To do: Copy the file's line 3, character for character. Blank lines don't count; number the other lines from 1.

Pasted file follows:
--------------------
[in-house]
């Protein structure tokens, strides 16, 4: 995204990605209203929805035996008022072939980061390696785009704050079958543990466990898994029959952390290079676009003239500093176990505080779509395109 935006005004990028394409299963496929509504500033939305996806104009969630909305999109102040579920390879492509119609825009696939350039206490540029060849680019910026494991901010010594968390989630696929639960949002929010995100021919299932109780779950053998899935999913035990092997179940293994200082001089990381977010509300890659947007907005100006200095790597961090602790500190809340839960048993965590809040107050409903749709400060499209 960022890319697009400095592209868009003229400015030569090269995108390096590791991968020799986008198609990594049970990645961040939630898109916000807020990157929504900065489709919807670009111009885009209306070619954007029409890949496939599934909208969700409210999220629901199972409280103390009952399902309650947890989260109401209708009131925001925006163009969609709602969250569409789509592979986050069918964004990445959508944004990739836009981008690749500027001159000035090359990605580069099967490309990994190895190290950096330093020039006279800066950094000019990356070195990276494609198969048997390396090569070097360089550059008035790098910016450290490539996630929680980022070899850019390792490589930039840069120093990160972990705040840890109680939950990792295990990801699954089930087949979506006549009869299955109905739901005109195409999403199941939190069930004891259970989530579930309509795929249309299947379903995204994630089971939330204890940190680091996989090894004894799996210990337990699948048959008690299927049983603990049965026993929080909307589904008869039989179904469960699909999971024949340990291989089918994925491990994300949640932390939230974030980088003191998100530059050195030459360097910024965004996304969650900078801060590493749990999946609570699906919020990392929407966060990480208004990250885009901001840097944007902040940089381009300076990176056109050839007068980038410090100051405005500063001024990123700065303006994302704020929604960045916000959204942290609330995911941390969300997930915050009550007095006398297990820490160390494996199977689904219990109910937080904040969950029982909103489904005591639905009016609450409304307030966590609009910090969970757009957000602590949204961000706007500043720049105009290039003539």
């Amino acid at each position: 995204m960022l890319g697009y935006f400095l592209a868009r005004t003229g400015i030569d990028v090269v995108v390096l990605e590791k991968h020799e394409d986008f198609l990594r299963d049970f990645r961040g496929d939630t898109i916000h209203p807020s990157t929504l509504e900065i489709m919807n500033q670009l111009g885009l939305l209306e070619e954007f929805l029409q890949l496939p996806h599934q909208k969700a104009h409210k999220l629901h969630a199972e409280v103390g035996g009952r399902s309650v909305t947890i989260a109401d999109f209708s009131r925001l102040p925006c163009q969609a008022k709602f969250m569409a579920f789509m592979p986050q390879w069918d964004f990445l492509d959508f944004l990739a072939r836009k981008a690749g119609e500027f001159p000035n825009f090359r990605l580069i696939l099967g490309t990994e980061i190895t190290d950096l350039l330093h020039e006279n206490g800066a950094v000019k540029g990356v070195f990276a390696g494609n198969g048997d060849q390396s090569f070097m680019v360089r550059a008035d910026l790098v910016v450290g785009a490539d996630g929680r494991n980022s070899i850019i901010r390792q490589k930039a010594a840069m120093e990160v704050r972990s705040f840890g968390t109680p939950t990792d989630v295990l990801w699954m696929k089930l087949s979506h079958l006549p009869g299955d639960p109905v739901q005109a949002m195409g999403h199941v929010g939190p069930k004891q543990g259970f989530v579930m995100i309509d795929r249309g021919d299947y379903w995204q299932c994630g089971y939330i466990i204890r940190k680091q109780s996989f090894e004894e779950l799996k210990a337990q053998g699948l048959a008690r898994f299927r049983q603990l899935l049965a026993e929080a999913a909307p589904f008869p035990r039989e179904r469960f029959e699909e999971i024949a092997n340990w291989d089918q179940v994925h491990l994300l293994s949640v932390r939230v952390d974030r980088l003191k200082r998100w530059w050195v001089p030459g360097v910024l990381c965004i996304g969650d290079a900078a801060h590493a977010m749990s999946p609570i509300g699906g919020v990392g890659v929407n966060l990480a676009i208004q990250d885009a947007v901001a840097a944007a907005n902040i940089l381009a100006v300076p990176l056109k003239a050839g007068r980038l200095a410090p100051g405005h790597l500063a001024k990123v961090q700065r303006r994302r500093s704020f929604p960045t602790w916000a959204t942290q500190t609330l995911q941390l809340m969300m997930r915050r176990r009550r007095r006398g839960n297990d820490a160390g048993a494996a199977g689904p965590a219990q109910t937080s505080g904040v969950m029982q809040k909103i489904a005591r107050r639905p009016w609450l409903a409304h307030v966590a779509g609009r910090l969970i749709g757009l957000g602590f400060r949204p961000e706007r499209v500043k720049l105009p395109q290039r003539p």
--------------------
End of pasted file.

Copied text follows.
């Amino acid at each position: 995204m960022l890319g697009y935006f400095l592209a868009r005004t003229g400015i030569d990028v090269v995108v390096l990605e590791k991968h020799e394409d986008f198609l990594r299963d049970f990645r961040g496929d939630t898109i916000h209203p807020s990157t929504l509504e900065i489709m919807n500033q670009l111009g885009l939305l209306e070619e954007f929805l029409q890949l496939p996806h599934q909208k969700a104009h409210k999220l629901h969630a199972e409280v103390g035996g009952r399902s309650v909305t947890i989260a109401d999109f209708s009131r925001l102040p925006c163009q969609a008022k709602f969250m569409a579920f789509m592979p986050q390879w069918d964004f990445l492509d959508f944004l990739a072939r836009k981008a690749g119609e500027f001159p000035n825009f090359r990605l580069i696939l099967g490309t990994e980061i190895t190290d950096l350039l330093h020039e006279n206490g800066a950094v000019k540029g990356v070195f990276a390696g494609n198969g048997d060849q390396s090569f070097m680019v360089r550059a008035d910026l790098v910016v450290g785009a490539d996630g929680r494991n980022s070899i850019i901010r390792q490589k930039a010594a840069m120093e990160v704050r972990s705040f840890g968390t109680p939950t990792d989630v295990l990801w699954m696929k089930l087949s979506h079958l006549p009869g299955d639960p109905v739901q005109a949002m195409g999403h199941v929010g939190p069930k004891q543990g259970f989530v579930m995100i309509d795929r249309g021919d299947y379903w995204q299932c994630g089971y939330i466990i204890r940190k680091q109780s996989f090894e004894e779950l799996k210990a337990q053998g699948l048959a008690r898994f299927r049983q603990l899935l049965a026993e929080a999913a909307p589904f008869p035990r039989e179904r469960f029959e699909e999971i024949a092997n340990w291989d089918q179940v994925h491990l994300l293994s949640v932390r939230v952390d974030r980088l003191k200082r998100w530059w050195v001089p030459g360097v910024l990381c965004i996304g969650d290079a900078a801060h590493a977010m749990s999946p609570i509300g699906g919020v990392g890659v929407n966060l990480a676009i208004q990250d885009a947007v901001a840097a944007a907005n902040i940089l381009a100006v300076p990176l056109k003239a050839g007068r980038l200095a410090p100051g405005h790597l500063a001024k990123v961090q700065r303006r994302r500093s704020f929604p960045t602790w916000a959204t942290q500190t609330l995911q941390l809340m969300m997930r915050r176990r009550r007095r006398g839960n297990d820490a160390g048993a494996a199977g689904p965590a219990q109910t937080s505080g904040v969950m029982q809040k909103i489904a005591r107050r639905p009016w609450l409903a409304h307030v966590a779509g609009r910090l969970i749709g757009l957000g602590f400060r949204p961000e706007r499209v500043k720049l105009p395109q290039r003539p």